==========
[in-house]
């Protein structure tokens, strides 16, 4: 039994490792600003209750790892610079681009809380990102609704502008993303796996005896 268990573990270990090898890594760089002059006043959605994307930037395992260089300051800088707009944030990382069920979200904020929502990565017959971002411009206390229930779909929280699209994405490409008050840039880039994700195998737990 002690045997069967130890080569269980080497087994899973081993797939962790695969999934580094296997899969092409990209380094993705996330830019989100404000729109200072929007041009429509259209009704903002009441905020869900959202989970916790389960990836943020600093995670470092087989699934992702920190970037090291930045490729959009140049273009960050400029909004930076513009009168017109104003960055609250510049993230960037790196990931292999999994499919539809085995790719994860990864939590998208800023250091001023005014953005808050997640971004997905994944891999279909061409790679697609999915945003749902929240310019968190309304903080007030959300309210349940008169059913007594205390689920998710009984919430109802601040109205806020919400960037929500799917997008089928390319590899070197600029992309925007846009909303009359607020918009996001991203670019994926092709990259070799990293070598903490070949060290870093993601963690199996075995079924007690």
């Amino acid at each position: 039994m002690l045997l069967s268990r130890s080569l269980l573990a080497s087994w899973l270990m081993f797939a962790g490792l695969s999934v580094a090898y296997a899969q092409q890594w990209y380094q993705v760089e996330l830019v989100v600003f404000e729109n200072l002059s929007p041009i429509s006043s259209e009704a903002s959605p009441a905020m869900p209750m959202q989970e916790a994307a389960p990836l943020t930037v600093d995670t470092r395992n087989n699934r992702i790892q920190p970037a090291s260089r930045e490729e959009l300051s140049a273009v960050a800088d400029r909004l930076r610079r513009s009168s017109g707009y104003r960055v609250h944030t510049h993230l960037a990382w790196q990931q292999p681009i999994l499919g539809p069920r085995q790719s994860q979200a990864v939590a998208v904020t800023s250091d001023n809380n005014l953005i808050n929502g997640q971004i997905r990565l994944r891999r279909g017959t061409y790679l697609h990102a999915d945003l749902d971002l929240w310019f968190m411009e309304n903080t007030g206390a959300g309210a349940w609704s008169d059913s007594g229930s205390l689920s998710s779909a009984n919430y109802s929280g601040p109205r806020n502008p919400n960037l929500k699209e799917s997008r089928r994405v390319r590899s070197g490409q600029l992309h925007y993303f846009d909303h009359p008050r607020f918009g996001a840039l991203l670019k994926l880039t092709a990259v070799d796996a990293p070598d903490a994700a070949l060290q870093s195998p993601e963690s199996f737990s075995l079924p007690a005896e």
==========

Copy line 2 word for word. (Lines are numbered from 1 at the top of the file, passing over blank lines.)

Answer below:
């Protein structure tokens, strides 16, 4: 039994490792600003209750790892610079681009809380990102609704502008993303796996005896 268990573990270990090898890594760089002059006043959605994307930037395992260089300051800088707009944030990382069920979200904020929502990565017959971002411009206390229930779909929280699209994405490409008050840039880039994700195998737990 002690045997069967130890080569269980080497087994899973081993797939962790695969999934580094296997899969092409990209380094993705996330830019989100404000729109200072929007041009429509259209009704903002009441905020869900959202989970916790389960990836943020600093995670470092087989699934992702920190970037090291930045490729959009140049273009960050400029909004930076513009009168017109104003960055609250510049993230960037790196990931292999999994499919539809085995790719994860990864939590998208800023250091001023005014953005808050997640971004997905994944891999279909061409790679697609999915945003749902929240310019968190309304903080007030959300309210349940008169059913007594205390689920998710009984919430109802601040109205806020919400960037929500799917997008089928390319590899070197600029992309925007846009909303009359607020918009996001991203670019994926092709990259070799990293070598903490070949060290870093993601963690199996075995079924007690």